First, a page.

National Geographic : Pakistan Undercover * Facts

Tuesday, August 16, 2011

Pakistan Undercover * Facts

Next Prime Time Airing Mon Aug 22

Founded in 1947, the Central Intelligence Agency remains one of America's strongest defenses against terror and foreign threats. The attacks of September 11 focused the CIA on finding the persons responsible and preventing other attacks on the nation. Learn more about the origins of the CIA and how its operations today have helped protect us:

* The Office of Strategic Services (OSS) was the precursor to the CIA, formed during World War II.

* The colloquial term “agent” for members of the CIA conducting clandestine operations is a misnomer; the actual term is CIA Officer. Agents are foreign nationals who are recruited by an officer and are traitors to their own countries.

* The CIA headquarters are located in an area of Virginia that was once called Langley. Although this area was renamed McLean in 1910, the neighborhood surrounding the CIA is still referred to as Langley. Initial construction on the headquarters began in 1959 and was completed in 1961.

* The Security Service, frequently referred to as MI5 (Military Intelligence section 5), is the UK's intelligence agency. Established in 1909, it underwent four name changes before becoming the Security Service in 1931.

* Human Intelligence or “humint” is a critical component of espionage, in which information is gathered and provided by human sources.

* The function of Pakistan's Inter-Services Intelligence Directorate, or ISI, has been likened to that of the CIA. It was formed in the early days of Pakistan's independence in 1948. There is evidence that ISI operatives have ties with militant networks working against Western interests. Some ISI members were allegedly involved in the planning of the 2008 Indian Embassy bombing in Kabul, a claim that Pakistan denies.

* The August 6, 2001, President’s Daily Brief entitled “Bin Ladin Determined to Strike in US,” provides a substantive warning of threats posed by Osama Bin Laden and Al-Qaeda a month before the attacks on 9/11. A redacted copy of the brief was made public on April 10, 2004. With the help of computer software programs, cryptographers at a conference in Switzerland suggested it was highly probable that the word ‘Egyptian’ was redacted in the following sentence: “An Egyptian Islamic Jihad (EIJ) operative told an [redacted] service at the same time that Bin Ladin was planning to exploit the operative's access to the US to mount a terrorist strike.”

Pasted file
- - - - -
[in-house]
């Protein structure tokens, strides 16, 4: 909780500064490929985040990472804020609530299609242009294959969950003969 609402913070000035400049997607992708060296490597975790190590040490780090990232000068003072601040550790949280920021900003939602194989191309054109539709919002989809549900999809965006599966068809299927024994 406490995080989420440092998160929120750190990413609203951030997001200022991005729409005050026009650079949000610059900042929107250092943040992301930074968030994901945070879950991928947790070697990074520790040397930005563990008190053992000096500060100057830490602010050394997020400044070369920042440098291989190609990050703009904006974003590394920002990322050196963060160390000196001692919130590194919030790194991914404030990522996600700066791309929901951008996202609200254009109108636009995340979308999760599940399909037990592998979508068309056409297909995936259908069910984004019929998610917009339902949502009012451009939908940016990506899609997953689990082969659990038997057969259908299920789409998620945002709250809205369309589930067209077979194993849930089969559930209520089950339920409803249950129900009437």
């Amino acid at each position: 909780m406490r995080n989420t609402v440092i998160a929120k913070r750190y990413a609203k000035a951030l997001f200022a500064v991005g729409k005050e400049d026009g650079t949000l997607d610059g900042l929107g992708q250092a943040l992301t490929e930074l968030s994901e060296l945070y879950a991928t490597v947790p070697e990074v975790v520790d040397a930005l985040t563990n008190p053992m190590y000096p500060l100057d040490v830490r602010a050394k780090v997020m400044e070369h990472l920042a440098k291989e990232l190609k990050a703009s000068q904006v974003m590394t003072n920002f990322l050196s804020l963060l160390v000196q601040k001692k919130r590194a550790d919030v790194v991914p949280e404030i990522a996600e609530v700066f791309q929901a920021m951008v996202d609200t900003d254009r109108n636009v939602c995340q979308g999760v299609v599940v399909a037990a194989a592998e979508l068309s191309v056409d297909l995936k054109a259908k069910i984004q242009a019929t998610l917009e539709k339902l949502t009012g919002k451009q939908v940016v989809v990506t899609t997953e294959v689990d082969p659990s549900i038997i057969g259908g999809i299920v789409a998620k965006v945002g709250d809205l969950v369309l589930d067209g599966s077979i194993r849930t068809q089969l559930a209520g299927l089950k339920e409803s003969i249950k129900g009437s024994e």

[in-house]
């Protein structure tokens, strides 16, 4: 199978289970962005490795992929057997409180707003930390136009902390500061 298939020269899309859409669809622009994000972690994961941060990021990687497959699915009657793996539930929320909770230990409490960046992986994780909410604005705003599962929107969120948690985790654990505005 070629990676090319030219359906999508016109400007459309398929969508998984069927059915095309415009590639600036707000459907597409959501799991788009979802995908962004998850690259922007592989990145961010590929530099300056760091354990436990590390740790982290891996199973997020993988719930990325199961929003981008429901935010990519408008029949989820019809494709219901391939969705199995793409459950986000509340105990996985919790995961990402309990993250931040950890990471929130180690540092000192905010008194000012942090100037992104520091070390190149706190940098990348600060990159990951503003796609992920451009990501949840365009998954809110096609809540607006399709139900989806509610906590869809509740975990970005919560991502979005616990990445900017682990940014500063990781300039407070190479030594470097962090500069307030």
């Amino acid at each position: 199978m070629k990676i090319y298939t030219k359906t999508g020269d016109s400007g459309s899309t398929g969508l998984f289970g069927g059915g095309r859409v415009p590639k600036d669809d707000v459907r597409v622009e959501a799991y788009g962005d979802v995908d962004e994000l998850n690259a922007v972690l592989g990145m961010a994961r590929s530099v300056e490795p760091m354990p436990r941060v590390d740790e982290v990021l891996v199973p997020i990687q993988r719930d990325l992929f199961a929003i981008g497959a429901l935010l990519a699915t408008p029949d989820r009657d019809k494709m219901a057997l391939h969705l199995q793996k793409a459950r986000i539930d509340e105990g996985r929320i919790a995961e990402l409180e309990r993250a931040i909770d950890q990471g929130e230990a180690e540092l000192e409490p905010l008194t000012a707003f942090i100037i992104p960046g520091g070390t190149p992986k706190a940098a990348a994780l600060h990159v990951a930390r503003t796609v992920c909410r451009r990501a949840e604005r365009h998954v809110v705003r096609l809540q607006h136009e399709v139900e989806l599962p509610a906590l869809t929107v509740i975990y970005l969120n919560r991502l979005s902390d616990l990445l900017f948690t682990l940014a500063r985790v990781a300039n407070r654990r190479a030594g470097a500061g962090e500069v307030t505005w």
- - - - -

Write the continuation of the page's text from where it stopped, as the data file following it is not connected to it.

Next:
* Rashid Rauf was reportedly killed in a UAV strike in 2008. However, British Intelligence sources question whether Rauf is really dead. Some sources insist that he was involved in the Easter Manchester bomb plot of April 2009.

* Waterboarding is not a new interrogation technique. In fact, the method was used as early as the Spanish Inquisition.

* Abu Zubaydah still remains in U.S. custody at Guantanamo Bay, Cuba. To date, no formal charges have been brought against him.

* The CIA has a history of interesting but failed projects. One such endeavor involved psychics who attempted “remote viewing” of covert foreign military facilities. Another operation, “Acoustic Kitty,” hoped to develop a mobile listening technique by implanting trained cats with microphones. The first such cat was released and promptly run over by a taxicab.

* The technique known as “dead drop” allows two parties to transfer goods or information without meeting in person. Former CIA officer Aldrich Ames used the method to interact with the Russian foreign intelligence agency. He made specific chalk marks on a mailbox on 37th and R St. NW. in Washington D.C., to arrange a meeting.

* A false flag operation is an intentional effort to mislead either the public or a detainee. In one account of Zubaydah's interrogation, CIA officers allegedly tricked him into thinking he had been turned over to the Saudi Arabian government.

* Some of the CIA gadgetry that exists in the movies has a real life counterpart. In 2000, the CIA built a swimming robot catfish named "Charlie." Other gadgets of interest include a remote-controlled dragonfly and pigeons fitted with cameras.

* The “liquid bomb plot” that was thwarted in August 2006 exposed a lack of readiness and detection capability for that type of explosive and ushered in a new set of security restrictions for traveling with liquids.